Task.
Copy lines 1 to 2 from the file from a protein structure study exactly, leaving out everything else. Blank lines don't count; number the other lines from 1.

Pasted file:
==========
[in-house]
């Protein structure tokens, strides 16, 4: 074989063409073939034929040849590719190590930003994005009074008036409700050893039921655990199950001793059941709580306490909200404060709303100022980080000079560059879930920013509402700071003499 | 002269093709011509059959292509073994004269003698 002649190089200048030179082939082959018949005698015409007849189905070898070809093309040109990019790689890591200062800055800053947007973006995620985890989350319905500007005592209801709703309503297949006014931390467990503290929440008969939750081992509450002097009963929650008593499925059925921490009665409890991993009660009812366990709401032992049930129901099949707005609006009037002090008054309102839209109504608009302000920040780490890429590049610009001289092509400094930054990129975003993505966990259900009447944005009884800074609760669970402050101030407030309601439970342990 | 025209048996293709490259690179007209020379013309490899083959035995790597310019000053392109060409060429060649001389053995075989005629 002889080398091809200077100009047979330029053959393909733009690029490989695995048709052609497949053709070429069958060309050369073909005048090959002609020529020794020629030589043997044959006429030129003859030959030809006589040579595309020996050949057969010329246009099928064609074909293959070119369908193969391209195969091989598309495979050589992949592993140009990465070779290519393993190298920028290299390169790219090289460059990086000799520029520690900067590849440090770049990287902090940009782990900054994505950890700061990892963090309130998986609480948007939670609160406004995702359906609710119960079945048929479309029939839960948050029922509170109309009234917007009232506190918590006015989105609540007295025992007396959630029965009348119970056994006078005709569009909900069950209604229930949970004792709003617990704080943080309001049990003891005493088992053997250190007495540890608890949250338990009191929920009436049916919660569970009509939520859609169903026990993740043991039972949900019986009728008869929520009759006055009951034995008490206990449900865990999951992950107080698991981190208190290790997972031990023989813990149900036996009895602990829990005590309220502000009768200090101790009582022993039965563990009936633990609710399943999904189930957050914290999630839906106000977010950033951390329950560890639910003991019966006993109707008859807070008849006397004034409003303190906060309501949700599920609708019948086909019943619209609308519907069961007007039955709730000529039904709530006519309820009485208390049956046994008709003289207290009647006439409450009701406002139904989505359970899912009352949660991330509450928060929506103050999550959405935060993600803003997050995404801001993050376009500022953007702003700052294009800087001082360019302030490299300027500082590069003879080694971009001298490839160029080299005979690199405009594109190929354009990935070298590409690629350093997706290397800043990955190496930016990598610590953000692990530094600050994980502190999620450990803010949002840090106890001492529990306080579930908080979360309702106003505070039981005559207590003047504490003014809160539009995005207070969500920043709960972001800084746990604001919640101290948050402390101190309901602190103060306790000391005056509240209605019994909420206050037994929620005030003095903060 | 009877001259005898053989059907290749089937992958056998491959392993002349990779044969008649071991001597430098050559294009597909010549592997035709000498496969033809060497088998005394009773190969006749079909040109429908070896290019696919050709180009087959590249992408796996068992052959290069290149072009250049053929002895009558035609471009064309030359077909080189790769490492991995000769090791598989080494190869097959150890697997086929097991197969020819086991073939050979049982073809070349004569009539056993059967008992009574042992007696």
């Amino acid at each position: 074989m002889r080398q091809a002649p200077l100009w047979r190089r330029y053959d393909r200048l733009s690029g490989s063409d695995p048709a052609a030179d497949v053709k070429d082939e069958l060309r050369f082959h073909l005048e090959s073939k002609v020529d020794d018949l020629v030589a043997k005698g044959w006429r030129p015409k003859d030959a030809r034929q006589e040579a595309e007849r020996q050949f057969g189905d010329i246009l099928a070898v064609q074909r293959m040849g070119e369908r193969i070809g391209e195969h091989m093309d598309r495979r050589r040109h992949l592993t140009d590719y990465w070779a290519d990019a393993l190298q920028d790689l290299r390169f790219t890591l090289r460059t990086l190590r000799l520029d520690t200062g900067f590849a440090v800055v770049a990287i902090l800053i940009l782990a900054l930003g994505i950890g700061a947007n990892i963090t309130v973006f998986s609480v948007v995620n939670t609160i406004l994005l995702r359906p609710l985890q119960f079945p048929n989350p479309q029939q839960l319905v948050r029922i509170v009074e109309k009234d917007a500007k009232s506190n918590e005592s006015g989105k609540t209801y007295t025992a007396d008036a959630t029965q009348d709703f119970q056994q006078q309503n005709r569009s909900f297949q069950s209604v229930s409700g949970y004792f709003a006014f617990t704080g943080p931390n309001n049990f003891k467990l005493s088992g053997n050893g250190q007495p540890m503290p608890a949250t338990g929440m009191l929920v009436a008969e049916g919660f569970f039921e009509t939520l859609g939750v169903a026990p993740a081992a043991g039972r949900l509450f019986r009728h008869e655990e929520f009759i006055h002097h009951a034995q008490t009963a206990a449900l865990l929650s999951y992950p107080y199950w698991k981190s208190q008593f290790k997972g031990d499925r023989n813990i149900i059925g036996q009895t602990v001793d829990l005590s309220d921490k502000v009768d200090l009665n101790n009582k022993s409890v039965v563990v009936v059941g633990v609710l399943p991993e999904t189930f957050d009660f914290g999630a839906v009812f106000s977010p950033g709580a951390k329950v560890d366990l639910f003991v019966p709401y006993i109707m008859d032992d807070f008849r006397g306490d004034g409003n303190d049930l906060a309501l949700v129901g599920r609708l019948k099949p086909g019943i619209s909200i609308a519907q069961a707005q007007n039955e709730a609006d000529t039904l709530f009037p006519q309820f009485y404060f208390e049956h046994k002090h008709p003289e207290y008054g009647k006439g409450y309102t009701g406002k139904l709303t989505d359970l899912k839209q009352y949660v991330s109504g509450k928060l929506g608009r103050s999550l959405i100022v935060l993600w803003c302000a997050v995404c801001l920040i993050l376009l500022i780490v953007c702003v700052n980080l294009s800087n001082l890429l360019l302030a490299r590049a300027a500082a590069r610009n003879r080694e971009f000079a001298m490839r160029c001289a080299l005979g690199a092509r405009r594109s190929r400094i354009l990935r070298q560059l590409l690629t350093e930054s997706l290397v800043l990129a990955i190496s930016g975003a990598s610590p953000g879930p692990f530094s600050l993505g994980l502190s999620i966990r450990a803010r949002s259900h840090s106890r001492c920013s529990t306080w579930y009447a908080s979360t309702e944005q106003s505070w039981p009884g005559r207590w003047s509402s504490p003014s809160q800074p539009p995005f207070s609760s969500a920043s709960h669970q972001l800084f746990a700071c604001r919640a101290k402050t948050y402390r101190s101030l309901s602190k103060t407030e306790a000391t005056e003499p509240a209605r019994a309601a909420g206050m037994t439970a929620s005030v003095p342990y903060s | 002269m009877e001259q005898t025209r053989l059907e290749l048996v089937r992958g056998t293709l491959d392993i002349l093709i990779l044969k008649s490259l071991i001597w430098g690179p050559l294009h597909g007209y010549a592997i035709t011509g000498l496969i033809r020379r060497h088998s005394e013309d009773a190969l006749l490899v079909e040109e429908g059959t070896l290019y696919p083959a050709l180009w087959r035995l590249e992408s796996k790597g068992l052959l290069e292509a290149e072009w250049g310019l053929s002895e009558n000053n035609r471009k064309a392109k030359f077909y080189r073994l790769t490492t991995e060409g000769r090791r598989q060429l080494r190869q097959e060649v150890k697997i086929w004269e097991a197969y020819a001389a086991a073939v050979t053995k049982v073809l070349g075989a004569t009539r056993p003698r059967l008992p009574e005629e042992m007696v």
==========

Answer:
[in-house]
């Protein structure tokens, strides 16, 4: 074989063409073939034929040849590719190590930003994005009074008036409700050893039921655990199950001793059941709580306490909200404060709303100022980080000079560059879930920013509402700071003499 | 002269093709011509059959292509073994004269003698 002649190089200048030179082939082959018949005698015409007849189905070898070809093309040109990019790689890591200062800055800053947007973006995620985890989350319905500007005592209801709703309503297949006014931390467990503290929440008969939750081992509450002097009963929650008593499925059925921490009665409890991993009660009812366990709401032992049930129901099949707005609006009037002090008054309102839209109504608009302000920040780490890429590049610009001289092509400094930054990129975003993505966990259900009447944005009884800074609760669970402050101030407030309601439970342990 | 025209048996293709490259690179007209020379013309490899083959035995790597310019000053392109060409060429060649001389053995075989005629 002889080398091809200077100009047979330029053959393909733009690029490989695995048709052609497949053709070429069958060309050369073909005048090959002609020529020794020629030589043997044959006429030129003859030959030809006589040579595309020996050949057969010329246009099928064609074909293959070119369908193969391209195969091989598309495979050589992949592993140009990465070779290519393993190298920028290299390169790219090289460059990086000799520029520690900067590849440090770049990287902090940009782990900054994505950890700061990892963090309130998986609480948007939670609160406004995702359906609710119960079945048929479309029939839960948050029922509170109309009234917007009232506190918590006015989105609540007295025992007396959630029965009348119970056994006078005709569009909900069950209604229930949970004792709003617990704080943080309001049990003891005493088992053997250190007495540890608890949250338990009191929920009436049916919660569970009509939520859609169903026990993740043991039972949900019986009728008869929520009759006055009951034995008490206990449900865990999951992950107080698991981190208190290790997972031990023989813990149900036996009895602990829990005590309220502000009768200090101790009582022993039965563990009936633990609710399943999904189930957050914290999630839906106000977010950033951390329950560890639910003991019966006993109707008859807070008849006397004034409003303190906060309501949700599920609708019948086909019943619209609308519907069961007007039955709730000529039904709530006519309820009485208390049956046994008709003289207290009647006439409450009701406002139904989505359970899912009352949660991330509450928060929506103050999550959405935060993600803003997050995404801001993050376009500022953007702003700052294009800087001082360019302030490299300027500082590069003879080694971009001298490839160029080299005979690199405009594109190929354009990935070298590409690629350093997706290397800043990955190496930016990598610590953000692990530094600050994980502190999620450990803010949002840090106890001492529990306080579930908080979360309702106003505070039981005559207590003047504490003014809160539009995005207070969500920043709960972001800084746990604001919640101290948050402390101190309901602190103060306790000391005056509240209605019994909420206050037994929620005030003095903060 | 009877001259005898053989059907290749089937992958056998491959392993002349990779044969008649071991001597430098050559294009597909010549592997035709000498496969033809060497088998005394009773190969006749079909040109429908070896290019696919050709180009087959590249992408796996068992052959290069290149072009250049053929002895009558035609471009064309030359077909080189790769490492991995000769090791598989080494190869097959150890697997086929097991197969020819086991073939050979049982073809070349004569009539056993059967008992009574042992007696």